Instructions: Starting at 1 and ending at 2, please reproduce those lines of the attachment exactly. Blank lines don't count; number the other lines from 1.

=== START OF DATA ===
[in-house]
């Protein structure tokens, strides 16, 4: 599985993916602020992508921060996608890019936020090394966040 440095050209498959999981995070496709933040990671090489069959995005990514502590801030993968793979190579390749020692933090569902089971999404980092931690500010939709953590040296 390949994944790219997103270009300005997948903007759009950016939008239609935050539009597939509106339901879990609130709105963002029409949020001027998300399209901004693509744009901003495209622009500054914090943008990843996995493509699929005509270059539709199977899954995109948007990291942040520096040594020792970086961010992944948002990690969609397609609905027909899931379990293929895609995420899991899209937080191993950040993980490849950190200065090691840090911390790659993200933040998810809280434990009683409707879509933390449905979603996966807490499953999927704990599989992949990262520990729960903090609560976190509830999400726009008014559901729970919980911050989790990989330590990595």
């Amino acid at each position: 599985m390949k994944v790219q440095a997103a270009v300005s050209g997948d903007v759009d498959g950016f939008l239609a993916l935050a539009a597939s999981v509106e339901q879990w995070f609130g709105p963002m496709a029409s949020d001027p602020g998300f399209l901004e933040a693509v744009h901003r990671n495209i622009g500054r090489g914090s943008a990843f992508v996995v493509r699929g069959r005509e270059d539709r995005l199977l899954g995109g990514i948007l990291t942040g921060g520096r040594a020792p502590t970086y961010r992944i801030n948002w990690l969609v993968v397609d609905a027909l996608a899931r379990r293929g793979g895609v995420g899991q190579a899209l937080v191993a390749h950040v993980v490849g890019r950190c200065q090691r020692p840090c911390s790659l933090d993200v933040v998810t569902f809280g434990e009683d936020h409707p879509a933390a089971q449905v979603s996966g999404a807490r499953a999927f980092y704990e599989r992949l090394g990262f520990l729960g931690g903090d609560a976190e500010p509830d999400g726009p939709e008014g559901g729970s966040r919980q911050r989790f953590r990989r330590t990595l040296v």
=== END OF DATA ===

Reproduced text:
[in-house]
């Protein structure tokens, strides 16, 4: 599985993916602020992508921060996608890019936020090394966040 440095050209498959999981995070496709933040990671090489069959995005990514502590801030993968793979190579390749020692933090569902089971999404980092931690500010939709953590040296 390949994944790219997103270009300005997948903007759009950016939008239609935050539009597939509106339901879990609130709105963002029409949020001027998300399209901004693509744009901003495209622009500054914090943008990843996995493509699929005509270059539709199977899954995109948007990291942040520096040594020792970086961010992944948002990690969609397609609905027909899931379990293929895609995420899991899209937080191993950040993980490849950190200065090691840090911390790659993200933040998810809280434990009683409707879509933390449905979603996966807490499953999927704990599989992949990262520990729960903090609560976190509830999400726009008014559901729970919980911050989790990989330590990595």